Published On: Mon, Aug 21st, 2017

Internet of Things Healthcare: Smart Control of a Dental Chair and Other Ideas

When it comes to the Internet of Things, healthcare is both one of the most promising and at the same time most delicate areas of its application. After all, healthcare involved processing personal information, and many people may feel that IoT makes it too easy to access. It deals with human health and well-being, which means that everything should work flawlessly. IoT development projects take much time to think of every possible detail thoroughly to get the safe and successful solution. Nevertheless, healthcare IoT is very much a thing already, it already makes medical service faster and more convenient – and it is only a beginning.

screenshot of video health care workers

Let’s take a look at a few situations where it makes a difference.

1. Smart Control of Medical Equipment

Smart remote control of medical equipment has long been a very important challenge for the medical industry, but only with the advent of the IoT, it could have been made widespread and convenient. It is far from being a fringe application – for example, the Healthcare Internet of Things Company has recently developed software for one of the oldest (with more than a century in the industry) and best known dental equipment manufacturers that allows a new model of a dental chair to be remotely controlled via a smartphone, tablet or laptop.

2. Closed-Loop Insulin Delivery

Here we are talking not just about insulin delivery, but any kind of medical equipment that gathers information about the patient and alters its activity based on the received data. In this excellent example of patient’s initiative – Dana Lewis, who lives with Type 1 diabetes, hacked into her own CGM (Continuous Glucose Monitor) and her insulin pump, connected the feeds from both devices using self-written software and managed to control her blood sugar more efficiently and effortlessly than ever before. If it can be done using jury-rigged software, imagine what can be achieved with professionally written tools.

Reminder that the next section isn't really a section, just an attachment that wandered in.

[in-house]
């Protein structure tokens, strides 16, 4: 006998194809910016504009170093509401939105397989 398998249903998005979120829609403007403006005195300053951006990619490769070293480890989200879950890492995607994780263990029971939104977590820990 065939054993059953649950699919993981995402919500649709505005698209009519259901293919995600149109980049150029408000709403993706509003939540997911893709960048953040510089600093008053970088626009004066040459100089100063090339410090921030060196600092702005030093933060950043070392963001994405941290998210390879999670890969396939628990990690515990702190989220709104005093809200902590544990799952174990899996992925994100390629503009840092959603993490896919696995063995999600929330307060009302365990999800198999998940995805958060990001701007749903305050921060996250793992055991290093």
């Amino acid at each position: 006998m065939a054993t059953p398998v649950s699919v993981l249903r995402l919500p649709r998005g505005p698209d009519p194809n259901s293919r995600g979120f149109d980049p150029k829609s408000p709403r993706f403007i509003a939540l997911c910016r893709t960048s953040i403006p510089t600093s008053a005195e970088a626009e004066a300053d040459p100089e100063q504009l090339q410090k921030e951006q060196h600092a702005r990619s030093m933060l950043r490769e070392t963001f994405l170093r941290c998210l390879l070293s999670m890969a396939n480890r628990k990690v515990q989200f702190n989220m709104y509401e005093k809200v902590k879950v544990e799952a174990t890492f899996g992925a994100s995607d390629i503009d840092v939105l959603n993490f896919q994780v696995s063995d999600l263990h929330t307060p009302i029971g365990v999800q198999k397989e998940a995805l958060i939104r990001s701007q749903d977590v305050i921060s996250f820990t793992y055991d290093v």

3. Activity Tracking

The lack of trustworthy information about the patient’s activity is what often makes it difficult to define which treatment courses are more and less effective, whether the current treatment works and so on. The use of activity trackers to gather lifestyle date about patients can lead to more efficient treatment both in terms of individual patients and medical science in general.

4. Treatment Plan Control

Another problem doctors often face is the lack of adherence to prescribed treatment plans on the side of a patient. Some people forget to take their medicine while others omit to do so deliberately. Devices like inhalers can be equipped with sensors to gather the data about whether a patient actually uses his medicine at prescribed intervals and smartphone apps can be developed to remind them about the need to do so on time.

5. Reduced Number of Errors

A continuous and accurate collection of data, automated workflows and a huge amount of statistical information available for doctors will lead to more efficient operating of hospitals, fewer errors in all stages of treatment and less waste.

6. Adjustable Monitoring

Daily cost for patients, especially those who have to stay at the hospital during their treatment, is extremely high (over $1800 in the United States). New monitoring systems developed by the Internet of Things companies can allow a huge percentage of patients to undergo treatment at home while still receiving immediate attention of healthcare professionals via the use of remote systems. This can dramatically decrease the expenses both for them and the healthcare system.

7. Early Intervention

Too often medical science fails to save a life or prevent harm simply because doctors came into the picture too late. Devices that can monitor a person’s daily activities can go a long way towards saving his or her life: by noticing a sudden drop of blood pressure, changes in heartbeat and so on. Not only people who live alone but also active individuals (e.g., hikers) can benefit from this.

As you may see, potential (and current) applications of the IoT in healthcare are limited only by the ingenuity of the inventor. This is progress – we will see more and more of it in the near future.

Author: Melissa Burns

image by Department of Foreign Affairs and Trade from Flickr Creative Commons.

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